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Residents sue Ottawa County board for Open Meetings Act claims


Four Ottawa County residents are suing the county board of commissioners.

The lawsuit was filed with the support of the group Progress Michigan. It’s the latest legal action over what happened at a January 3 meeting when a new slate of commissioners took office.

The county’s top health official had already filed a suit, saying she was illegally “demoted.” She now has a temporary restraining order in place against the county’s top administrator and lawyer to prevent her from being fired prior to a court hearing scheduled for later this month.

The latest lawsuit, filed by four county residents, claims board members violated the state’s Open Meetings Act prior to being sworn in on January 3.

Michigan Attorney General Dana Nessel’s office previously looked into the board’s actions and concluded the board technically didn’t violate the law.

“There appears to be no actionable violation of the Open Meetings Act, or of other relevant laws at this time,” Nessel announced in February.

The law requires that meetings of a public body must be held in public, and announced before hand. It says any time a majority of members of the body hold deliberations, those deliberations count as a meeting, and must be held in the public eye.

But Nessel said the law only applies to members of a public body after they’re sworn in.

Last year, a group of nine commissioners-elect gathered and began making choices about their future on the board. The nine people all had the support of the Ottawa Impact political action committee, a conservative group that was formed in opposition to emergency school mask mandates during the height of the COVID-19 pandemic.

At the first public meeting for the new board members, they announced a series of shake-ups, including firing the county’s top administrator and top lawyer, appointing an “interim” health officer and eliminating the county’s office of Diversity, Equity, and Inclusion.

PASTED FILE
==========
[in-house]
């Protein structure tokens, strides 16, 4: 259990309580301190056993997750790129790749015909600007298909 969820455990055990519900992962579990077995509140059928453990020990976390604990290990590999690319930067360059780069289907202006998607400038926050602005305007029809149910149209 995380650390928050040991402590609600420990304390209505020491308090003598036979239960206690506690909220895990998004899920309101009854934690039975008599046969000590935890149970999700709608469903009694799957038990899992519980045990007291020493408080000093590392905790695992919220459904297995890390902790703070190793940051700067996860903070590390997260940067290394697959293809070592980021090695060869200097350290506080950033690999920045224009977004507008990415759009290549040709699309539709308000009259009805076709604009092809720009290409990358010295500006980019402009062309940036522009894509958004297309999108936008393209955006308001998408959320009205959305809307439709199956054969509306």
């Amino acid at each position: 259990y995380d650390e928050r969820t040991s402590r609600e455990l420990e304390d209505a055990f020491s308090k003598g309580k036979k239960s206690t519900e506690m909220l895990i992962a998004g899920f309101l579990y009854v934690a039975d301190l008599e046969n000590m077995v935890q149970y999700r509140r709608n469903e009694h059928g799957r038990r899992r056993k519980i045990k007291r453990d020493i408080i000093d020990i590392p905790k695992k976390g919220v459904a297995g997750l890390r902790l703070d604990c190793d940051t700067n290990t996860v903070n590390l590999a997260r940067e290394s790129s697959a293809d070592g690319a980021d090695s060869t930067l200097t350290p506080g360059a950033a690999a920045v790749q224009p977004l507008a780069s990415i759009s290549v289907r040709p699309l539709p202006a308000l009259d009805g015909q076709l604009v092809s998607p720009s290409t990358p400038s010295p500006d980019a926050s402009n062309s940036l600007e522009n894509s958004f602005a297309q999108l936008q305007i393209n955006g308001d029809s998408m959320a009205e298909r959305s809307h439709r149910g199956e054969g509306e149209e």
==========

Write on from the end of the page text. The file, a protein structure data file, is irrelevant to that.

Now, Progress Michigan says it’s obtained emails and other county documents showing how the nine board members coordinated their actions before the January 3 meeting. The group says the documents show board members were acting as a “de facto” board, even before being sworn in.

“We have a very good case to make based on the evidence that we’ve collected through FOIA [Freedom of Information Act], and through this sort of newer angle of looking at the Ottawa Impact commissioners and what they were doing prior to that January 3rd meeting,” said Sam Ingot, deputy director of Progress Michigan.

Part of the legal argument put forward in the complaint is that, in addition to constituting a majority of the future board, the Ottawa Impact-supported candidates also began issuing orders to county staff prior to being sworn in. And, despite some pushback, Progress Michigan said the documents it obtained show the orders were ultimately carried out.

One example cited in the lawsuit is the new board members’ decision to eliminate the Office of Diversity, Equity, and Inclusion and fire its director, Robyn Afrik.

“To implement this decision prior to taking office, the Ottawa 9 directed County Administrator [John] Shay to prepare and execute a severance agreement for Afrik,” the lawsuit says, citing an email sent by incoming commissioner Sylvia Rhodea to Shay November 30. “On December 1, 2022, Shay indicated that the agreement had been executed.”

After being sworn in as commissioners, the nine new members of the board did follow through with their decision to eliminate the DEI office and fire Afrik.

The lawsuit was filed in Ottawa County Circuit court.

A county spokesperson said she forwarded a request for comment to current Ottawa County administrator John Gibbs and the county’s legal counsel. Michigan Radio has not yet received a response from them.

Dustin Dwyer reports enterprise and long-form stories from Michigan Public’s West Michigan bureau. He was a fellow in the class of 2018 at the Nieman Foundation for Journalism at Harvard. He’s been with Michigan Public since 2004, when he started as an intern in the newsroom.
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